Dental Hygenist jobs(Also known as Oral Health Practitioner, Dental Care Professional ("DCP"))
Dental Hygienists educate patients on best oral hygiene practices and assist dentists in a variety of clinical practices. The role of a dental hygienist is to assist in the prevention of oral health problems. They do not have a role in the surgical elements as a traditional dentist would but are active in other clinical processes. Hygienists will normally work alongside a dentist and there are normally strict rules as to what procedures a hygienist can perform. The role of the hygienist has increased in recent years as dentistry has evolved towards more preventative practices. Hygienists will take an active role in educating patients as to the effects of diet and other life style choices on oral health.
SalaryThere is a pre-prescribed NHS pay scale for dental care staff in the UK, although this system does not apply to dentists, doctors or very senior managers. There are differing entitlements depending upon location and experience; however, you should expect to start on s salary of around £17,732 to £20,170 (data true as of 2009). Inner city London weighting will add a minimum of £3,947 and a maximum of £6,080. Salaries in the private sector can be slightly higher. The NHS working system is standardised and if working in the public sector you will be contracted to:
- a standard working week of 37.5 hours
- holiday entitlement of 27 days per year rising to 33 days after ten years’ service
- a full range of health benefits and defined benefit pension scheme.
ResponsibilitiesAs a practicing hygienist you will be expected to:
- Scale teeth – this refers to the removal of plaque from the tooth and gum line
- Polish teeth
- Apply prophylactic (preventive) and antimicrobial substances
- Take dental X-rays and radiographs
- Perform pulp treatments on baby or milk teeth – this refers to any treatment of the soft ‘’pulp’’ of the teeth which makes up their core
- Perform tooth whitening and bleaching
- Replace crowns
- Apply fluorides and sealants
- Demonstrate flossing and brushing techniques.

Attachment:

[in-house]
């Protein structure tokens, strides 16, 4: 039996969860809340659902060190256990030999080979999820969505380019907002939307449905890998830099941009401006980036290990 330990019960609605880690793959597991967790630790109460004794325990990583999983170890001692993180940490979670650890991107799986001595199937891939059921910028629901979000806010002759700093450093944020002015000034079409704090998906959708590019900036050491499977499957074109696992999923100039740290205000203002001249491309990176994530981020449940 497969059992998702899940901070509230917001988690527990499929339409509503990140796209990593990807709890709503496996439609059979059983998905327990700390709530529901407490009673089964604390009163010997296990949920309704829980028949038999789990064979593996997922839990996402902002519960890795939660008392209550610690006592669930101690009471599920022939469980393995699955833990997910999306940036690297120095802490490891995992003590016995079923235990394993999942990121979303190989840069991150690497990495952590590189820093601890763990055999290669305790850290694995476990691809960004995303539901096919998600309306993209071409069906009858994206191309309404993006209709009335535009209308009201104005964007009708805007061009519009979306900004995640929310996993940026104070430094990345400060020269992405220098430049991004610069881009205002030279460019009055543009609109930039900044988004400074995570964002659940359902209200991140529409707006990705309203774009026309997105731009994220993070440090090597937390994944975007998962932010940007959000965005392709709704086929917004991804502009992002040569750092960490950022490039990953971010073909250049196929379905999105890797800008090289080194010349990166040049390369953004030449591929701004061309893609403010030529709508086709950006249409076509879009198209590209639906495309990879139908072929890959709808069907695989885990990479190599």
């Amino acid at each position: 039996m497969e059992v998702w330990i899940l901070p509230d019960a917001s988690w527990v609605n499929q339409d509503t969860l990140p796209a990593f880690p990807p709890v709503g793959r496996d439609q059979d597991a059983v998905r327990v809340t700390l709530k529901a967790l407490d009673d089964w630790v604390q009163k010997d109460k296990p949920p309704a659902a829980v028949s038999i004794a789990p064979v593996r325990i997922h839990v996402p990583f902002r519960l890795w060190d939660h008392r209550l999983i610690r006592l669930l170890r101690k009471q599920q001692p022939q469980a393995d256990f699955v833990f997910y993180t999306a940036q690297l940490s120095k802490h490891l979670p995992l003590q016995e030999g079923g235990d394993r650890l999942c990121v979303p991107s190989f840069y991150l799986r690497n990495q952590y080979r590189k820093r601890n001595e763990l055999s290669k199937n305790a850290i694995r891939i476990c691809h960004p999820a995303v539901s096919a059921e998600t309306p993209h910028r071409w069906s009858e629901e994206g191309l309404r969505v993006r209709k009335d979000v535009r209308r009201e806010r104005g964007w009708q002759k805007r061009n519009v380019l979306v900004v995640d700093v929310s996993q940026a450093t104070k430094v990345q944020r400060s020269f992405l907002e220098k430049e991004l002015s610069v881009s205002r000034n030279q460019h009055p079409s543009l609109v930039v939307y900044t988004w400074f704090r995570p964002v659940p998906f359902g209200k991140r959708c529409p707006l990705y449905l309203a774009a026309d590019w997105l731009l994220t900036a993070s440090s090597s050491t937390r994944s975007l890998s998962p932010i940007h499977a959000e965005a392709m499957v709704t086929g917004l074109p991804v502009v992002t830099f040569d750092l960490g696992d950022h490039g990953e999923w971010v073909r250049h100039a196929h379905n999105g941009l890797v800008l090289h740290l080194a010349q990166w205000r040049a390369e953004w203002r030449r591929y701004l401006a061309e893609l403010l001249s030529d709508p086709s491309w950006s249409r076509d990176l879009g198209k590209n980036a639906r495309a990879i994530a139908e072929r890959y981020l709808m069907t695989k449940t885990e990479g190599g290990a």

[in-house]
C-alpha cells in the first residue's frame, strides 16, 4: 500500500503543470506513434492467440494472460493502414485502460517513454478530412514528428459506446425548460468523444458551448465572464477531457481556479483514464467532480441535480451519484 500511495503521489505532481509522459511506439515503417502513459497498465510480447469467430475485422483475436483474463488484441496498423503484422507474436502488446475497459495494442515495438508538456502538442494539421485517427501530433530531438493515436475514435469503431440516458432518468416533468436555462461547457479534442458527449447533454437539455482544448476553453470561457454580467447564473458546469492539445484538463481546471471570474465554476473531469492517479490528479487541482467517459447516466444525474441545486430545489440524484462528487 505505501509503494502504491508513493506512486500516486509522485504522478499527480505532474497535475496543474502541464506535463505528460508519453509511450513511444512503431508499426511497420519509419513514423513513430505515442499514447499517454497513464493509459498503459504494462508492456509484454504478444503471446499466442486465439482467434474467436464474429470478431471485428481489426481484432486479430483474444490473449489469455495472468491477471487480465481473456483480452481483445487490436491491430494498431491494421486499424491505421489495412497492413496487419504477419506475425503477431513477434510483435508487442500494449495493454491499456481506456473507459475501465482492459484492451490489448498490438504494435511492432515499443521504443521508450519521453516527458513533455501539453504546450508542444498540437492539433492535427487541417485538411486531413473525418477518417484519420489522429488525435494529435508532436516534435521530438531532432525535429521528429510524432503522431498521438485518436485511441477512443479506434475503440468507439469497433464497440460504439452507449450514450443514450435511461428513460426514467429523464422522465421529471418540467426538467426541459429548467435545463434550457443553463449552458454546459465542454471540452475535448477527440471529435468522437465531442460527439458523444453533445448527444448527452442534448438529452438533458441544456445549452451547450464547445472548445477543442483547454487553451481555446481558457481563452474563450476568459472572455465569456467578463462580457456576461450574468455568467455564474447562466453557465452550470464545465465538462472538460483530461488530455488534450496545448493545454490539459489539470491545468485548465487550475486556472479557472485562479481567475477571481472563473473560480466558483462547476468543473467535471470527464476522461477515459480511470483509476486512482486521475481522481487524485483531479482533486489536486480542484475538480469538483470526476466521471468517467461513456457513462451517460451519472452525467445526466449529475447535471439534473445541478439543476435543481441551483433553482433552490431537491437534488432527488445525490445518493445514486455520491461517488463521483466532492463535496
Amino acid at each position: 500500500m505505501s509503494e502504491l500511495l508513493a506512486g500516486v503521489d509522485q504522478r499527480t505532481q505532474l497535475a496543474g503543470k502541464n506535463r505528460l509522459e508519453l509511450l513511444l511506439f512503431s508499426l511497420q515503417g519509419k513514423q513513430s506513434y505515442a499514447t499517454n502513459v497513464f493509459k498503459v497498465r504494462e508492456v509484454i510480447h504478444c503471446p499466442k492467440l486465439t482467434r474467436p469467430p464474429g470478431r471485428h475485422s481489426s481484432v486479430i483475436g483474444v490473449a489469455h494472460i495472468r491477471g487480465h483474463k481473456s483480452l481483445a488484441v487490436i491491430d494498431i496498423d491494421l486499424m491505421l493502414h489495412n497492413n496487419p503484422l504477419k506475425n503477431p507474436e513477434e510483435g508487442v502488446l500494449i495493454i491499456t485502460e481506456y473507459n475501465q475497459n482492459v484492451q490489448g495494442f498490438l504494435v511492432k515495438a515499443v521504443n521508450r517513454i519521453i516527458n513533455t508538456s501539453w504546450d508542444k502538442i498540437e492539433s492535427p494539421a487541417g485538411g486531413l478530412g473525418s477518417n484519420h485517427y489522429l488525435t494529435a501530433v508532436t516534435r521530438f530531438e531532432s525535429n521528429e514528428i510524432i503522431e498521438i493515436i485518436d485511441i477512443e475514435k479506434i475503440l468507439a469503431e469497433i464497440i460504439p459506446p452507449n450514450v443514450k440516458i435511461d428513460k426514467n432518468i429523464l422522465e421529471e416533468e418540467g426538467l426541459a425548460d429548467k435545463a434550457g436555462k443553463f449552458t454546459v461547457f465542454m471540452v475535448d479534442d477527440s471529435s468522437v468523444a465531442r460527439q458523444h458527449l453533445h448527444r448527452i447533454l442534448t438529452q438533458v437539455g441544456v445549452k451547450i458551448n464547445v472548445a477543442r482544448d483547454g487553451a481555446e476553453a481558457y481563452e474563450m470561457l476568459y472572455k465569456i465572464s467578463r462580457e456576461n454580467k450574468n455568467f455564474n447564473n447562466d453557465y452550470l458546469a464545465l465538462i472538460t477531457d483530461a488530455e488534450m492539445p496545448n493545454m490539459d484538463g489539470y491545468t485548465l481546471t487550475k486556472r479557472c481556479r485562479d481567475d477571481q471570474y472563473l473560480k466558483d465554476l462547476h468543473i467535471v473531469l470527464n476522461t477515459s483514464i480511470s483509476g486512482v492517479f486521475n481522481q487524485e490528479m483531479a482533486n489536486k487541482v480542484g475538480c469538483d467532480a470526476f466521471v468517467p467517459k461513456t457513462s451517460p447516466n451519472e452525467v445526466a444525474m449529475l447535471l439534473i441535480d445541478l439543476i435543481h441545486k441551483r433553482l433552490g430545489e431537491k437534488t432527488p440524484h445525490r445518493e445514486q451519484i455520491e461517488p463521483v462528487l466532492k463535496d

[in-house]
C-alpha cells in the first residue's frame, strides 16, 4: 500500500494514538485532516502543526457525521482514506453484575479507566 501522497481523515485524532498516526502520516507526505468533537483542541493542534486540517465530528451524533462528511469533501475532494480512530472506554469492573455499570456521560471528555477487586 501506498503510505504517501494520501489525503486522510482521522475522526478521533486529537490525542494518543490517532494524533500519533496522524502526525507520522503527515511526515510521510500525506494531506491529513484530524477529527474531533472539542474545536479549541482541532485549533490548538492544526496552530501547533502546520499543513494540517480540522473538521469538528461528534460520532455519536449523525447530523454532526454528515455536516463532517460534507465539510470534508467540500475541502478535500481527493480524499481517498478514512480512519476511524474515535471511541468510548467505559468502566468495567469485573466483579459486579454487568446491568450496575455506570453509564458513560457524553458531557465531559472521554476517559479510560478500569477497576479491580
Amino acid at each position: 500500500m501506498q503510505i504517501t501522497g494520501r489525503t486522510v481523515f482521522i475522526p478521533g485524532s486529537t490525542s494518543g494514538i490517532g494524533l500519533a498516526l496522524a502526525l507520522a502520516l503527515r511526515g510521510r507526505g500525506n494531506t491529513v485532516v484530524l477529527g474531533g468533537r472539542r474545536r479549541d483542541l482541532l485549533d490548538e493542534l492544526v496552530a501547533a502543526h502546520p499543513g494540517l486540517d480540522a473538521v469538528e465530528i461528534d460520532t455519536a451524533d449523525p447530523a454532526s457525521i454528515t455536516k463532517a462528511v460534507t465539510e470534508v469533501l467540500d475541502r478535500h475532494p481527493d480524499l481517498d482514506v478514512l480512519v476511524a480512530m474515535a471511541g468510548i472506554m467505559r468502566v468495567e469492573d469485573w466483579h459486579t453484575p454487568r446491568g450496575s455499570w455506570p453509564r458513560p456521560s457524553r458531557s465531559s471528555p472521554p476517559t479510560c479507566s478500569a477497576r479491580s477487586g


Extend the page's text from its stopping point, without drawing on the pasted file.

QualificationsDental Hygienists and other dental professionals in the UK need to be registered with the General Dental Council (“GDC”) of the UK. More details on registration are available here. You will need to have 5 grade A-C GCSE’s and 2 A-levels or a recognised dental nursing qualification. Post initial studies there is a range of accredited qualifications approved by the GDC but the base qualification you will need is a Diploma in Dental Hygiene. For a full list of all the relevant qualifications click here. The Diploma in Dental Hygiene is a full-time two year course. The approved accreditation is only offered by a small number of institutions. At time of writing these include the:
- Belfast School of Dentistry,
- Birmingham School of Dentistry,
- Bristol School of Dentistry,
- Cardiff University,
- University of Dundee Dental School,
- Glasgow Dental School,
- University of Leeds Dental Institute,
- University of Liverpool School of Dental Sciences,
- Barts and the London School of Dentistry,
- University of Manchester School of Dentistry,
- University of Newcastle School of Dental Sciences
- University of Sheffield School of Clinical Dentistry.
SkillsSupplementary to the qualifications detailed above, Dental Hygienists will need:
- Good eyesight
- Good manual dexterity and a steady hand
- Knowledge of how to use specialist equipment
- Strong communication skills – you will need to communicate information about oral hygiene and treatments to patients in a clear and articulate manner
- Strong interpersonal skills, including an ability to work with anxious and nervous patients.
- The ability to work well as part of a team
Working ConditionsMost dental hygienists will work in general practice. You should expect to work standard office hours of 9-5 in this environment although you may have to assist in emergency procedures out of hours. Jobs are also available in orthodontic practices and hospitals. Hospital work can be more challenging due to the nature of the patients you are seeing. Hospital work may, depending on the hospital, also involve shift work and thus anti-social hours. While the work environment should be clean, sterile, hygienic and well lit there are also risks involved in working in dentistry including infection and bites. There is also a high incidence of back problems associated with the dental profession.
ExperienceObtaining a place on an accredited course is difficult and it is worth speaking to a careers advisor or spending some time on work experience at a dental practice.
EmployersMost hygienists work in a general practice. The NHS Hospital Dental Service accounts for around 10% of all dentistry jobs.
Career ProgressionThere is a range of specialist courses available to Dental Nurses and hygienists looking to progress in their career; it will, however, be difficult to become a full dentist without significant further study. The National Examining Board for Dental Nurses (“NEBDN”) offers a number of post-registration qualifications which may be of interest.
Dina Abdalla, Practising Dentist and former Dental Hygienist